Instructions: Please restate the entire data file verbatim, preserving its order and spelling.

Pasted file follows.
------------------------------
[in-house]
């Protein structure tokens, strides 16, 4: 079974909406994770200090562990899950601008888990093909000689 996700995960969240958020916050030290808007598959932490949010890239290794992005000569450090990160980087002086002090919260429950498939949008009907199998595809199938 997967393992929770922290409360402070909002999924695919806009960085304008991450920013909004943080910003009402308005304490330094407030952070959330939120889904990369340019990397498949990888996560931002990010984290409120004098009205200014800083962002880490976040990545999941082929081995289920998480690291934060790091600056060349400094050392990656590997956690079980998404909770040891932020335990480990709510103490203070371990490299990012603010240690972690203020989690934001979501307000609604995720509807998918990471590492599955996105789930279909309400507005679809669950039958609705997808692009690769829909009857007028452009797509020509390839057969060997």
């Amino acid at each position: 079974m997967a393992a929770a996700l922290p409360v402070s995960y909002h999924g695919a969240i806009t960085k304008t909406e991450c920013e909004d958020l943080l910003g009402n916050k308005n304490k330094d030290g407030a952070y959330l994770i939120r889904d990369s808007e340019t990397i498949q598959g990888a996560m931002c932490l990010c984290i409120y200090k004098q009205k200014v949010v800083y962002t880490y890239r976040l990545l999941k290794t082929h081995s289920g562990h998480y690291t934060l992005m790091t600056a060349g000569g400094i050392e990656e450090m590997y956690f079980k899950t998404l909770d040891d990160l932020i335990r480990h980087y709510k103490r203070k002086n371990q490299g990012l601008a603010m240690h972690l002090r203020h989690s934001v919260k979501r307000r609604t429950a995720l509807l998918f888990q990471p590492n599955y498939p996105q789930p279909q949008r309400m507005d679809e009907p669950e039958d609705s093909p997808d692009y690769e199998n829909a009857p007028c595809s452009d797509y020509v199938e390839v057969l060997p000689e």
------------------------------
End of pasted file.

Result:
[in-house]
């Protein structure tokens, strides 16, 4: 079974909406994770200090562990899950601008888990093909000689 996700995960969240958020916050030290808007598959932490949010890239290794992005000569450090990160980087002086002090919260429950498939949008009907199998595809199938 997967393992929770922290409360402070909002999924695919806009960085304008991450920013909004943080910003009402308005304490330094407030952070959330939120889904990369340019990397498949990888996560931002990010984290409120004098009205200014800083962002880490976040990545999941082929081995289920998480690291934060790091600056060349400094050392990656590997956690079980998404909770040891932020335990480990709510103490203070371990490299990012603010240690972690203020989690934001979501307000609604995720509807998918990471590492599955996105789930279909309400507005679809669950039958609705997808692009690769829909009857007028452009797509020509390839057969060997």
């Amino acid at each position: 079974m997967a393992a929770a996700l922290p409360v402070s995960y909002h999924g695919a969240i806009t960085k304008t909406e991450c920013e909004d958020l943080l910003g009402n916050k308005n304490k330094d030290g407030a952070y959330l994770i939120r889904d990369s808007e340019t990397i498949q598959g990888a996560m931002c932490l990010c984290i409120y200090k004098q009205k200014v949010v800083y962002t880490y890239r976040l990545l999941k290794t082929h081995s289920g562990h998480y690291t934060l992005m790091t600056a060349g000569g400094i050392e990656e450090m590997y956690f079980k899950t998404l909770d040891d990160l932020i335990r480990h980087y709510k103490r203070k002086n371990q490299g990012l601008a603010m240690h972690l002090r203020h989690s934001v919260k979501r307000r609604t429950a995720l509807l998918f888990q990471p590492n599955y498939p996105q789930p279909q949008r309400m507005d679809e009907p669950e039958d609705s093909p997808d692009y690769e199998n829909a009857p007028c595809s452009d797509y020509v199938e390839v057969l060997p000689e």